The definition of an expert, according to the Merriam-Webster dictionary, is one with the special skill or knowledge representing mastery of a particular subject. Defining expert teaching is more elusive. While current value-added models attempt to nail down teacher impact through a use of single test score, expertise is defined by more than a test score obtained in a single week of testing.
To define an expert teacher is to examine the skills and actions teachers perform in a classroom, which are deemed by the research to be effective in improving student achievement. The variety of lists available in the literature is substantial, but for the purpose of this research, the researcher chose a set of skills and actions, which are supported in a wide-range of research, but also clearly observable by a researcher in the classroom, through the examination of student work, and by interviewing students and teachers. The list is a compilation of specific skills effective teachers exhibit as defined by Good and Brophy, (2008). The clarifications and further explanations are supported by the work of Marzano, Marzano, and Pickering, (2003), and Hattie, (2003 & 2009).
Intrigued by the National Board process, Hattie and Jaeger (2003) began researching how the certified teachers internalized and processed the five Core Standards differently then teachers who did not attain certification. Expert teachers (Hattie, 2003) can 1) identify essential representations of their subject, 2) guide learning through classroom interactions, 3) monitor learning and provide feedback, 4) attend to affective attributes, and 5) influence student outcomes.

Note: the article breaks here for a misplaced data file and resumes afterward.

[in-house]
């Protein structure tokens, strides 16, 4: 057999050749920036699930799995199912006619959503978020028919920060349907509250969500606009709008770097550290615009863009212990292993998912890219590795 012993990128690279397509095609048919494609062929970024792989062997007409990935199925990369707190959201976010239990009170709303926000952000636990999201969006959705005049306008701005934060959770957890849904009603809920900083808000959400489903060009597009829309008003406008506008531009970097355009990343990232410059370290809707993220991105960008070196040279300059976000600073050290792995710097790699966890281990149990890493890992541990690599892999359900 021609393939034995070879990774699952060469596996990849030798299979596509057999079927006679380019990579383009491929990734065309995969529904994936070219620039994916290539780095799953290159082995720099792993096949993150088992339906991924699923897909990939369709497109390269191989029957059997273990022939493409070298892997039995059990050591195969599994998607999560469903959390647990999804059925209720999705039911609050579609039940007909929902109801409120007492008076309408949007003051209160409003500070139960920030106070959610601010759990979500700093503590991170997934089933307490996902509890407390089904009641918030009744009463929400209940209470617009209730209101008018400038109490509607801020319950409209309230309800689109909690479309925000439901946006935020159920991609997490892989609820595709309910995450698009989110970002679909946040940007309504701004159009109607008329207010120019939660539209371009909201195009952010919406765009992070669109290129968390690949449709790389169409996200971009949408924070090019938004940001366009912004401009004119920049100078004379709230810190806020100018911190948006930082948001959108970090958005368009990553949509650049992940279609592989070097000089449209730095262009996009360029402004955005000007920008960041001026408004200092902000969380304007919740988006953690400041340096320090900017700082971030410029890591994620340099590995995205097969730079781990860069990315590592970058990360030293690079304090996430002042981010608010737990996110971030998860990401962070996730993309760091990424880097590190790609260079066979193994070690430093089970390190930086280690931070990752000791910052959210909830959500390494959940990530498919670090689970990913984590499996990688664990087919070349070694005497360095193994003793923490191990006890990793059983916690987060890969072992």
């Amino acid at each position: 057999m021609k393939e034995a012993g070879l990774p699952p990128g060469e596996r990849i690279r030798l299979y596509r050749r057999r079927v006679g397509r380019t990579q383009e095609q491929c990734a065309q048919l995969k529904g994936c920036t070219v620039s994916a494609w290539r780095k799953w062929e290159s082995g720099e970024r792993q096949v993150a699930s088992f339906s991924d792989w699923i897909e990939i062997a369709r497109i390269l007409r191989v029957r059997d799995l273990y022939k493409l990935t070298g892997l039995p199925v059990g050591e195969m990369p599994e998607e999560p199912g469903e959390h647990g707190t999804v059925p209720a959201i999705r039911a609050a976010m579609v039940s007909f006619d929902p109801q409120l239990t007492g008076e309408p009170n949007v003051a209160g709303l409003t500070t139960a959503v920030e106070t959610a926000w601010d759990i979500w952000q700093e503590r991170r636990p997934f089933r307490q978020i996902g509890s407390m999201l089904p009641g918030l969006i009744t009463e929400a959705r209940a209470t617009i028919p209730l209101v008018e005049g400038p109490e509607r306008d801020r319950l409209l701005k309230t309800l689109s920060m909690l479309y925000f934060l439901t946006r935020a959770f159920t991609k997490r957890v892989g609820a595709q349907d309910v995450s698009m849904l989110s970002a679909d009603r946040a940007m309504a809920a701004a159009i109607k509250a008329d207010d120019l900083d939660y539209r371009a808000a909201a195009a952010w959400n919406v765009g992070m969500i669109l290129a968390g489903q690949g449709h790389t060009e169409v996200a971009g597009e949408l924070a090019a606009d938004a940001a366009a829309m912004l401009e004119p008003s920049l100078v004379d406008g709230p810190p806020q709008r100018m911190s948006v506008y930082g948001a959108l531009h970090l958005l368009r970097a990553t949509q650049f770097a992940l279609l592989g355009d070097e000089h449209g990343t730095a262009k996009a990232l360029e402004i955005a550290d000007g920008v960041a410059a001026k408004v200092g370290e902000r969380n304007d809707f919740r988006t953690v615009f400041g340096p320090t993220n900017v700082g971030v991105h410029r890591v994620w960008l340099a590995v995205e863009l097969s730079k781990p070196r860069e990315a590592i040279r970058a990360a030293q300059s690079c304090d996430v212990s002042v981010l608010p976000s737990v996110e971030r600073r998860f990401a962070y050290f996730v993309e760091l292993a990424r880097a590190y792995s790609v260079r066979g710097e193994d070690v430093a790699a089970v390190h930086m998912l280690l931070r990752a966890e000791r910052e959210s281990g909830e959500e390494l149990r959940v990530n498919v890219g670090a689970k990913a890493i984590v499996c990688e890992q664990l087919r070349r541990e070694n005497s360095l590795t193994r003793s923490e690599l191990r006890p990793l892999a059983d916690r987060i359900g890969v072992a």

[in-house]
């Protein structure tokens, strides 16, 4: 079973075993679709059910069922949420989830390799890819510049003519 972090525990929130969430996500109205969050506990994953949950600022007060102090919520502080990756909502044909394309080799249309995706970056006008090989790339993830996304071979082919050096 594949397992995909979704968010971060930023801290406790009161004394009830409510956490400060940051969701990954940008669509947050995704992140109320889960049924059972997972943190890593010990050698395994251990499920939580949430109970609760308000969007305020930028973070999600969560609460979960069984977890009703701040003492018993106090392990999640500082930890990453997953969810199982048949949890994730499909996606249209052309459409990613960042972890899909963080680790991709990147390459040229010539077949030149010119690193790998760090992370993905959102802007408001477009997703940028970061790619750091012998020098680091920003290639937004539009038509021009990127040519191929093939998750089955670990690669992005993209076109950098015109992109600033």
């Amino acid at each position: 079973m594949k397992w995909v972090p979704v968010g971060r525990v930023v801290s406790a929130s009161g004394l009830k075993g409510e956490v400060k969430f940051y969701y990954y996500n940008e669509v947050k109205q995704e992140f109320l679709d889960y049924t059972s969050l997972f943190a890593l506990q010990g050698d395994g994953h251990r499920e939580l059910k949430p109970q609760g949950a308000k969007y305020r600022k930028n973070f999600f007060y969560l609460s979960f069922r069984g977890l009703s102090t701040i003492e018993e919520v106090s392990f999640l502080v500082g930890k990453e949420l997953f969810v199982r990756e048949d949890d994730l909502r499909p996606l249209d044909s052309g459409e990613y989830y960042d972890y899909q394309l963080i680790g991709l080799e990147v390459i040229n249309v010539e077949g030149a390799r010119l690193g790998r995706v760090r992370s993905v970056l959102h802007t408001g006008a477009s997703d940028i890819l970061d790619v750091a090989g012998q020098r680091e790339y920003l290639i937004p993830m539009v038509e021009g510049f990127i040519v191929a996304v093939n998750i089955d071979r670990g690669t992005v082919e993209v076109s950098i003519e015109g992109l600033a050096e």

Hattie and Jaeger examined the entries for patterns and then spent time observing the teachers to find the differences between those who achieved certification and those who did not. Hattie (2003, p. 5) states “expert teachers can identify essential representations of their subject, can guide learning through classroom interactions, can monitor learning and provide feedback, can attend to affective attributes, and can influence student outcomes. These five major dimensions lead to 16 prototypic attributes of expertise. Herein lie the differences.” A further examination of these five dimensions of an expert teachers, finds an alignment to other effective teacher research of Good and Brophy, (2008), Marzano (2008) and Darling-Hammond (1995).
Last spring after my evaluation had been cancelled six times due to my administrator being pulled for other more important issues, my turn finally arrived. The opportunity landed on the Monday after the previous week of statewide testing Students were extremely tired and thought they deserved a few “fun” days after working so hard. The air was out and the temperature was hitting 85 degrees in the classroom.